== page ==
ExxonMobil -- with revenues of about $450 billion (yes, $450 billion) – displaced WalMart as the world’s largest company. Most countries do not have annual incomes of that magnitude. Steve Coll, an elegant writer and dogged investigative reporter just published a book on which he had been working for years: Private Empire. The book shows how in the 1990s, ExxonMobil – which already was a huge company – laid the foundations that enabled it to becoming the dominant giant that it now is.

Coll specializes in prying open closed institutions. His two previous books scrutinized the conduct of the CIA in Afghanistan, and the Bin Laden family. “Reporting on Exxon was not only more difficult than reporting on the Bin Ladens, it was harder than reporting on the CIA,” he says. “They have a culture of intimidation […]; they make people nervous and afraid.” Exxon Mobil has met its match in a tenacious, intelligent reporter who isn’t easily scared. Coll traveled the world, met more than 400 people, obtained secret documents and seems to have read everything available in libraries, archives, courts and news media on the company and the institutions with which it interacts. This effort has produced a thriller-like story that reveals a fascinating interplay of power, money and politics at the highest international levels, where the stakes are stratospheric.

Moisés Naím
Moisés Naím is a distinguished fellow at the Carnegie Endowment for International Peace, a best-selling author, and an internationally syndicated columnist.
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The essence of the story is that the business of ExxonMobil – the finding, extraction and sale of oil and gas – is hugely expensive and risky. It requires immense investments that bear fruit only in the long term. “Exxon’s investments in a particular oil field could be premised on a production life span of 40 or more years,” Coll writes. “During that time the United States might change its president and its foreign and energy policies at least half a dozen times. Overseas it is even worse: coups d’état, revolutions and violence cause more frequent and drastic changes. Its enormous expenditures and long recovery period make its investments highly vulnerable to such volatility.”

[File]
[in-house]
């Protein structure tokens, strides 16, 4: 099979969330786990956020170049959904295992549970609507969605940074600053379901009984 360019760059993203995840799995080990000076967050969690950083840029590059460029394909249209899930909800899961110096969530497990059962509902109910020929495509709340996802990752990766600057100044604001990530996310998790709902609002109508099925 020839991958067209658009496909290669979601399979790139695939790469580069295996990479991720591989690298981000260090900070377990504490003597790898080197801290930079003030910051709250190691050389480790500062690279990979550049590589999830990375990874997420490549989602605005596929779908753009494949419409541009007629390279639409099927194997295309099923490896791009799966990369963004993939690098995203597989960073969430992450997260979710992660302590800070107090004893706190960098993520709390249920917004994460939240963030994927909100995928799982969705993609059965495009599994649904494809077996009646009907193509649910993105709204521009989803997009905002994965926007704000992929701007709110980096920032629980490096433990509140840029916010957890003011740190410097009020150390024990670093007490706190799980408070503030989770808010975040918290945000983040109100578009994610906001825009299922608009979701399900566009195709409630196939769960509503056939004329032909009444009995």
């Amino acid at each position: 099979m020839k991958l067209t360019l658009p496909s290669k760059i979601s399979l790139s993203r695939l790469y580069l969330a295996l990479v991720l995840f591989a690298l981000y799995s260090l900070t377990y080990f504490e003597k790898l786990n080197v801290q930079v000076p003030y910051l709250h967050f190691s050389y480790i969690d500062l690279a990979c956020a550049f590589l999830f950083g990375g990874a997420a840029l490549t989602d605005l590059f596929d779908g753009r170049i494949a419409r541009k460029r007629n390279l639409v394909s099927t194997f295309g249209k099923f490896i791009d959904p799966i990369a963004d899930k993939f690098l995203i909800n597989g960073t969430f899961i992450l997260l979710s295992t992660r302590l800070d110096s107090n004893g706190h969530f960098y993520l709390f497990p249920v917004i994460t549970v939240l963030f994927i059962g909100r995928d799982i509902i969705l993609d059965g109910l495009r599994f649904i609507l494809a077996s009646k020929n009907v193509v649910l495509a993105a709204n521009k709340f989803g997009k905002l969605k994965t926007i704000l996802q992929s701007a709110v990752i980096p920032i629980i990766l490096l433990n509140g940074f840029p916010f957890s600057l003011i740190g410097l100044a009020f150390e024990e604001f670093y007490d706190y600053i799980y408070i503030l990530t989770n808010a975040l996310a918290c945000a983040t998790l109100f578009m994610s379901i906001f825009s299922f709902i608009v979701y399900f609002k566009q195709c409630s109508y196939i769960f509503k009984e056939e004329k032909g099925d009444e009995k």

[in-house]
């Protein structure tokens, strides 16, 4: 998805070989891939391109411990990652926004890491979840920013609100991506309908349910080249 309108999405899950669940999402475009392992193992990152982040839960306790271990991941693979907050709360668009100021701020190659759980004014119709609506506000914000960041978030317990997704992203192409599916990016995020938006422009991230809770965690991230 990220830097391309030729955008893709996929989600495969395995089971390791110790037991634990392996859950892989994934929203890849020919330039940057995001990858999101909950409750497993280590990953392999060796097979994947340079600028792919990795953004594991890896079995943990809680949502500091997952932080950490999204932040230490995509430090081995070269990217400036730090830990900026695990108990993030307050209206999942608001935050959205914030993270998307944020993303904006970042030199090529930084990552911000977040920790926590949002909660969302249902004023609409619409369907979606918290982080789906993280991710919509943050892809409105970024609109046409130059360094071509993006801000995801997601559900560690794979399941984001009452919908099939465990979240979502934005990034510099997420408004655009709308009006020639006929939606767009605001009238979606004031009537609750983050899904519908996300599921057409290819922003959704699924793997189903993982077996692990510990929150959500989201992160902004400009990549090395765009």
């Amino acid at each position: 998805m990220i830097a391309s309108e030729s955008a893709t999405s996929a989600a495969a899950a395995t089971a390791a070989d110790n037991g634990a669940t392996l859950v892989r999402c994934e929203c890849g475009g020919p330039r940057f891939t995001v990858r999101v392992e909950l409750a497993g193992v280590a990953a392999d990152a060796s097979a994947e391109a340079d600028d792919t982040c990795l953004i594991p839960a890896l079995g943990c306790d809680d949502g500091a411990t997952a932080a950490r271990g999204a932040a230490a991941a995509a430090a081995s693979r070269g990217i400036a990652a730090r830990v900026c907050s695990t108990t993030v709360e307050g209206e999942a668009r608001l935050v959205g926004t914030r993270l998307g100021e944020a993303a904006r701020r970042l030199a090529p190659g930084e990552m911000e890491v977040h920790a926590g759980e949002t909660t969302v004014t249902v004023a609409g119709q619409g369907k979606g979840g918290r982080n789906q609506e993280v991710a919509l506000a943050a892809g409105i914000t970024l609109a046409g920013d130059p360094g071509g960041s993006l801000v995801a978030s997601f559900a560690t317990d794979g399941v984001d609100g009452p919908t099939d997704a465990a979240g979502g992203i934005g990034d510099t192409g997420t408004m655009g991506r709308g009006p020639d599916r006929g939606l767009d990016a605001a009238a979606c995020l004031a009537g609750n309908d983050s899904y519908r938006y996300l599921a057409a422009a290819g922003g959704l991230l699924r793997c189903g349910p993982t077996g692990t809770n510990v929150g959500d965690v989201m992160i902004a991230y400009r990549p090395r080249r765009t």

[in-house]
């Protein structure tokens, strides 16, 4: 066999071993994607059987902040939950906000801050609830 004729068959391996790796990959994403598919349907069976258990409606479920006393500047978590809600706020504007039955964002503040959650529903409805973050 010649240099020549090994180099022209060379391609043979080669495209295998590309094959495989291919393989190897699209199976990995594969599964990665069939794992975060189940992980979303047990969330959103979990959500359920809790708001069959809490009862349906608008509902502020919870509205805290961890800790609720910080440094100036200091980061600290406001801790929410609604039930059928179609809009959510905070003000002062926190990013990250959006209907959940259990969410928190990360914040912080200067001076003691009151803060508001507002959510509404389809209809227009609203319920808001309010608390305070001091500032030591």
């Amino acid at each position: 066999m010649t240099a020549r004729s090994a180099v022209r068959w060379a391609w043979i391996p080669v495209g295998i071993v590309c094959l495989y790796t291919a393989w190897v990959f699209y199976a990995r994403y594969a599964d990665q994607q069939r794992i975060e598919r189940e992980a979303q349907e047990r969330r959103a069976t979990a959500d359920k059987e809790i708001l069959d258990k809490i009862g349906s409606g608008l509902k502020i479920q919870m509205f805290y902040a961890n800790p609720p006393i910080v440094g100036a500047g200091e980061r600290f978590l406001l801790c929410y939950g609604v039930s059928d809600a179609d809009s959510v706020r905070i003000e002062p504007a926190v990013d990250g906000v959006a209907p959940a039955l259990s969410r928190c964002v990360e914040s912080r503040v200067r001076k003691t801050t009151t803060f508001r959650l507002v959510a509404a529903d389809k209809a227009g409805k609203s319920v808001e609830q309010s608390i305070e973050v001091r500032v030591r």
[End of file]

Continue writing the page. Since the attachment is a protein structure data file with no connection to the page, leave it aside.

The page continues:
In the heady 1990s the world market was transformed. After the fall of the Soviet Union, many previously closed countries opened their doors to foreign investment. Asia, and China and India in particular, began an upsurge that spurred on the global economy. At the same time, the world became aware of the environmental damage produced by fossil fuels, while terrorism and wars proliferated alongside all sorts of political and financial convulsions.

How can a powerful company elude and control this volatility, and even profit from it? ExxonMobil did so, and with great success, in the hands of a charismatic leader, Lee “Iron Ass” Raymond, the CEO who led the company from 1993 to 2005. The book documents the exceptional capacities this firm developed for minimizing the impact of changing times, and in blocking initiatives by governments, rival firms and organizations that threatened its interests.

The oil giant has, for example, been very effective in limiting the success of the scientists and activists who are fighting to diminish the carbon emissions that cause global warming. It has contended with guerrillas in Indonesia; with Arab sheikhs and with strongmen like Vladimir Putin, Hugo Chávez and Teodoro Obiang. But above all, it knows how to handle the US government, especially its Congress.

“The corporation’s lobbyists bent and shaped American foreign policy,” writes Coll, “as well as economic, climate, chemical and environmental regulations.” As the company internationalized, its links with the US got weaker. “Exxon’s far-flung interests were at times different from Washington’s. Raymond did not manage the corporation as a subordinate instrument of US foreign policy; his was a private empire.” Raymond himself put it more bluntly: “I am not a US company, and I don’t make decisions based on what is good for the US.” “Compromise was not Exxon’s way,” Coll wryly remarks at one point.

In an interview, Coll offers one of his most revealing opinions: “ExxonMobil does follow the law, I think. I’m really persuaded that they always stay inside the lines.” Though he doesn’t say it in so many words, his book shows how easy it can be for a company to stay inside the lines, when it draws them itself.

This article originally appeared in El País.